The constructions that Tamara Lorenz depicts or represents in her analogue photographs are models like these. Models whose existence serve only the ontogenesis of the powers of perception, thinking, and memory. Whether it is a construction in the corner of a room made of wooden slats, boards, and sticks, like in Simulators, that is photographed from two different standpoints so that the viewers, torn between two equally true images, feel empowered to reconstruct the actual situation in space. Until the viewer finds that the duplicated information does not better serve the spatial location. Quite the contrary, as the assertions gained from different perspectives seem partly contradictory. Or whether spatial relationships are entirely suspended, as with Axioms, by means of illumination or a paper roll drawn between floor and wall, while the ingenious shadow effects of the objects provide a kind of subtext. The readily available composite objects — wooden blocks, metal bars, forms made out of cardboard — and their shadows cannot be distinguished from one another, especially if, as in ProZOrd (2010–12), the background is covered with deep black Molton cloth.
The new photographs show a clear position at first glance as well, which condenses into a logically incomprehensible complexity. To look at them means to watch oneself looking. Lines align in the deep space and fold back to the surface to suddenly thrust forward out of the image again. Surfaces become solids and then again a hollow form closed on four sides, whose strict limitations playfully cross the filigree lines of a room drawing. As is fitting for models, the staged lighting contributes much to the disconcerting turning point between three-dimensional physicality and a planar surface. It seems to come from the space in which it is viewed and from the image itself simultaneously.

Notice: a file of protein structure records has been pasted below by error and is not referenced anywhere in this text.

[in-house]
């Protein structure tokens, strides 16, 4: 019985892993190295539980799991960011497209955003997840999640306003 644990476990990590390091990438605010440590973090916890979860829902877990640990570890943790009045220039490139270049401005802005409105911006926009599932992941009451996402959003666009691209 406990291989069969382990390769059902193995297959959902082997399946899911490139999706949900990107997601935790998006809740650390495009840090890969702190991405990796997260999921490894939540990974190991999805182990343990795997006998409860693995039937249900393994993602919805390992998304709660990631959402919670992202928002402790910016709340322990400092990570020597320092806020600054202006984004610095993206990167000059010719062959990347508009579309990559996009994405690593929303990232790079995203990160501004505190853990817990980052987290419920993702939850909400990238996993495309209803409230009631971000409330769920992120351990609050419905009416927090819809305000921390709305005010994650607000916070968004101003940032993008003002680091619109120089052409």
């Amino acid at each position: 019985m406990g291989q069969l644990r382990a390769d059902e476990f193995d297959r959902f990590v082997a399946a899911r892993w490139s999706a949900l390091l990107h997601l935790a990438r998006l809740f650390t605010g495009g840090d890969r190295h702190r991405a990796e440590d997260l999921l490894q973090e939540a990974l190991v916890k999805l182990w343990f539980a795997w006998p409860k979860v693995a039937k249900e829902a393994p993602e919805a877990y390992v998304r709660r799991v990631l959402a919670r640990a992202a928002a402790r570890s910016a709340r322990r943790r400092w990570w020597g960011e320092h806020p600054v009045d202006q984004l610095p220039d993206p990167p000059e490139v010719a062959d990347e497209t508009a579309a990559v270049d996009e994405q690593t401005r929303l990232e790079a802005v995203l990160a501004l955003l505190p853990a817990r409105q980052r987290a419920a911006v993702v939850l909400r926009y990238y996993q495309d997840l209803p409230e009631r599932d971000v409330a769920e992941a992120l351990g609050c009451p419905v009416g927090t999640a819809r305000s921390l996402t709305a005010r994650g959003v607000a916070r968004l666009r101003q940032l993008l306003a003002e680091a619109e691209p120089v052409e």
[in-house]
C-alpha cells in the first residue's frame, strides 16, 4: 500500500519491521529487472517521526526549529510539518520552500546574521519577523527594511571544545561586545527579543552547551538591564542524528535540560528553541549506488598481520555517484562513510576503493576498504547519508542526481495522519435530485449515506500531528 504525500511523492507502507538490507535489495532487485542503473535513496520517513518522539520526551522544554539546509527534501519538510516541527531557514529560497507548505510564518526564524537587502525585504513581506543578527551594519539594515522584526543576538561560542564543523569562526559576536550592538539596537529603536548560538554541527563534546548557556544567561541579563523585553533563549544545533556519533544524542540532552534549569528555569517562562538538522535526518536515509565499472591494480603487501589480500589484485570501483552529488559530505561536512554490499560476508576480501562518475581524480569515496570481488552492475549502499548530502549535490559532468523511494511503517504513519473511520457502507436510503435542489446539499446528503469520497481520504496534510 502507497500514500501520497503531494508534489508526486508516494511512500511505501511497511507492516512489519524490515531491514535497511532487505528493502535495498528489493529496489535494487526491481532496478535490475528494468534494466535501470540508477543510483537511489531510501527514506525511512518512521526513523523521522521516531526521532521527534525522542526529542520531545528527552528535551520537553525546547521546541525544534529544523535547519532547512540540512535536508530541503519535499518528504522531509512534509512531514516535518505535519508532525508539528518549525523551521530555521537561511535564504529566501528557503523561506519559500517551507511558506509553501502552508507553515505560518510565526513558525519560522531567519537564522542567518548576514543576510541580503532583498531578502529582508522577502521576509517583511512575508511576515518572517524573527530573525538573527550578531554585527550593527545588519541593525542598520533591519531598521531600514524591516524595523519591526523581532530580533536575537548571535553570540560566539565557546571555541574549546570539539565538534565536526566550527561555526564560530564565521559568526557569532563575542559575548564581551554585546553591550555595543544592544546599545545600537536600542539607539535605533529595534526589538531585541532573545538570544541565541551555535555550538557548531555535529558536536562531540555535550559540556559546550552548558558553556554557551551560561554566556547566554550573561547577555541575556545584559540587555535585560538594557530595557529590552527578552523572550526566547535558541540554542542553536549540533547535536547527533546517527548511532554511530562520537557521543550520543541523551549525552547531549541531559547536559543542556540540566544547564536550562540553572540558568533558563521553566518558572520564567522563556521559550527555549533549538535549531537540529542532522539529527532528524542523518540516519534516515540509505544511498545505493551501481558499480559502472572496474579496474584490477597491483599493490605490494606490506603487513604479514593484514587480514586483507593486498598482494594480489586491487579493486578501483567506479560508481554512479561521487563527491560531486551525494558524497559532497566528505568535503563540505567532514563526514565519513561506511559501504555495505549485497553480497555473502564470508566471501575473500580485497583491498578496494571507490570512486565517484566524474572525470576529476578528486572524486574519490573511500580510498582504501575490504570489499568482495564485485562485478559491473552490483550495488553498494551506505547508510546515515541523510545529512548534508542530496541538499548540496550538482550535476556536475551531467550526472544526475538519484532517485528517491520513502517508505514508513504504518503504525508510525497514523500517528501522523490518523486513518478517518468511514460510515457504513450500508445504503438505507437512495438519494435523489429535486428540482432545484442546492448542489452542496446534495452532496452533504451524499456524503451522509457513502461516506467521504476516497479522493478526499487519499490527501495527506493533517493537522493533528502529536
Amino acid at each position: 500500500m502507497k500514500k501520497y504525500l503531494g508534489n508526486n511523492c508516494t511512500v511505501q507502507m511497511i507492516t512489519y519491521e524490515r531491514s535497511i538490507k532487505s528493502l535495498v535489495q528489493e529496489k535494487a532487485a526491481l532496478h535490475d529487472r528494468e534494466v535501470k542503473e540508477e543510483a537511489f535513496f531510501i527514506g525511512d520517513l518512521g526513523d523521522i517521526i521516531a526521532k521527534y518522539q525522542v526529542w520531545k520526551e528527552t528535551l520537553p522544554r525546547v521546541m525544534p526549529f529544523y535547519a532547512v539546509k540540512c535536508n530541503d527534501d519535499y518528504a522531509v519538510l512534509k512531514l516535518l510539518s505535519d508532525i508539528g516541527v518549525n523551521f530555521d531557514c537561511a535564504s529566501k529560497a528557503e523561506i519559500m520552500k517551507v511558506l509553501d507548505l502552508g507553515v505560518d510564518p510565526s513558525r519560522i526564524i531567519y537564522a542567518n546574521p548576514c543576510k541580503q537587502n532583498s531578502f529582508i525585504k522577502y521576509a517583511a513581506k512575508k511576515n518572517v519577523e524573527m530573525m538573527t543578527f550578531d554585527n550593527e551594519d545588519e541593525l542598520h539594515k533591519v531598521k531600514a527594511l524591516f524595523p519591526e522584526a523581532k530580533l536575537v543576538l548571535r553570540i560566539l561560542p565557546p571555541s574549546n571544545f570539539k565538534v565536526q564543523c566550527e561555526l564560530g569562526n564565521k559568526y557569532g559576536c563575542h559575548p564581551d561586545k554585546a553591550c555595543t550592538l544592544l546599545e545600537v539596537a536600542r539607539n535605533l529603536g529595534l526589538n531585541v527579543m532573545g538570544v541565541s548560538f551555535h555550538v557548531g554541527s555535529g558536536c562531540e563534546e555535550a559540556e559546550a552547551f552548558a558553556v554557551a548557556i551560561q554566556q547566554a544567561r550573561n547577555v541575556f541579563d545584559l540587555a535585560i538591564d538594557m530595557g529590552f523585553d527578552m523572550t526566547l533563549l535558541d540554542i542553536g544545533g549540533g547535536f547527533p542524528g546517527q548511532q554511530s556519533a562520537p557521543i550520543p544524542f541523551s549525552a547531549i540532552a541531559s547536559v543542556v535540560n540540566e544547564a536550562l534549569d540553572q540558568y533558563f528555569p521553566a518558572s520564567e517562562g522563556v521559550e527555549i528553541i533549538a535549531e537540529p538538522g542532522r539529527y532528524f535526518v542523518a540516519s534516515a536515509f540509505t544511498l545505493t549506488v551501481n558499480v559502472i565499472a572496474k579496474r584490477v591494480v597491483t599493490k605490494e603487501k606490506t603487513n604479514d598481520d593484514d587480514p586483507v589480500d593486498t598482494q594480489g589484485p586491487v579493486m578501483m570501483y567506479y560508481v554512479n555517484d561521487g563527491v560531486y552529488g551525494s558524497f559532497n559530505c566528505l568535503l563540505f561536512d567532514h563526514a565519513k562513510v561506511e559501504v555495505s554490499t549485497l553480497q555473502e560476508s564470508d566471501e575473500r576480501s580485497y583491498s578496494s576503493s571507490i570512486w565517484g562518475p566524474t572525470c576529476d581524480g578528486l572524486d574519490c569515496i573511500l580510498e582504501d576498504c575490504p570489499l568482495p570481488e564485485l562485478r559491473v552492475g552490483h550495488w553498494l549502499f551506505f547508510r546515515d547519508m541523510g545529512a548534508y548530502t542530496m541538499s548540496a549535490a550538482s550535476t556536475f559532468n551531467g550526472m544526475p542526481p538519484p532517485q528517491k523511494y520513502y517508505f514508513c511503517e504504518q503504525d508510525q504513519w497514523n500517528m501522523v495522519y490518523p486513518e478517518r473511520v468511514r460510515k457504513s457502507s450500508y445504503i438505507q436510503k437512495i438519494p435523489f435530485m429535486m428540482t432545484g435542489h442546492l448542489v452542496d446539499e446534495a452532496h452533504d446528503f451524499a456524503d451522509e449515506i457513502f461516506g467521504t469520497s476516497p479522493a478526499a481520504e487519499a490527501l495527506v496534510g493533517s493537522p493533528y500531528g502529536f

Perspective, distances, proportions and weight, dematerialization, and haptic tangibility at resistant open edges — the compact, stage-like sets convey a merging of different layers with unclear allusions that is not verifiable in reality. The reference to reality is there, but fragmented into countless tiny parts like in a kaleidoscope. The photograph generates its own media-based reality analogous to the paradox of objectivity. And apparently this parallel world simulates reality in a form that offers the brain plenty of fodder for reflection and perception: as before it we stand amazed, all our senses captivated. We plunge into an adventure that only offers imagination. And as Donna Tartt so masterfully expresses it in the quote at the start of this text, the second part of which continues: “Because, between ‘reality’ on the one hand, and the point where the mind strikes reality, there’s a middle zone, a rainbow edge where beauty comes into being, where two very different surfaces mingle and blur to provide what life does not: and this is the space where all art exists, and all magic.” (4)
Sabine Elsa Müller
1. Donna Tartt, The Goldfinch, Little, Brown and Co., 2013
2. Radical constructivism is connected primarily with three Austrian emigrants who settled in California: Ernst von Glaserfeld (1917–2010), Heinz von Foerster (1911–2002), and Paul Watzlawik (1921–2007).
3. Hans Dieter Huber, Kunst als soziale Konstruktion [Art as social construct], Munich, 2007, p. 30.
4. See note 1, ibid.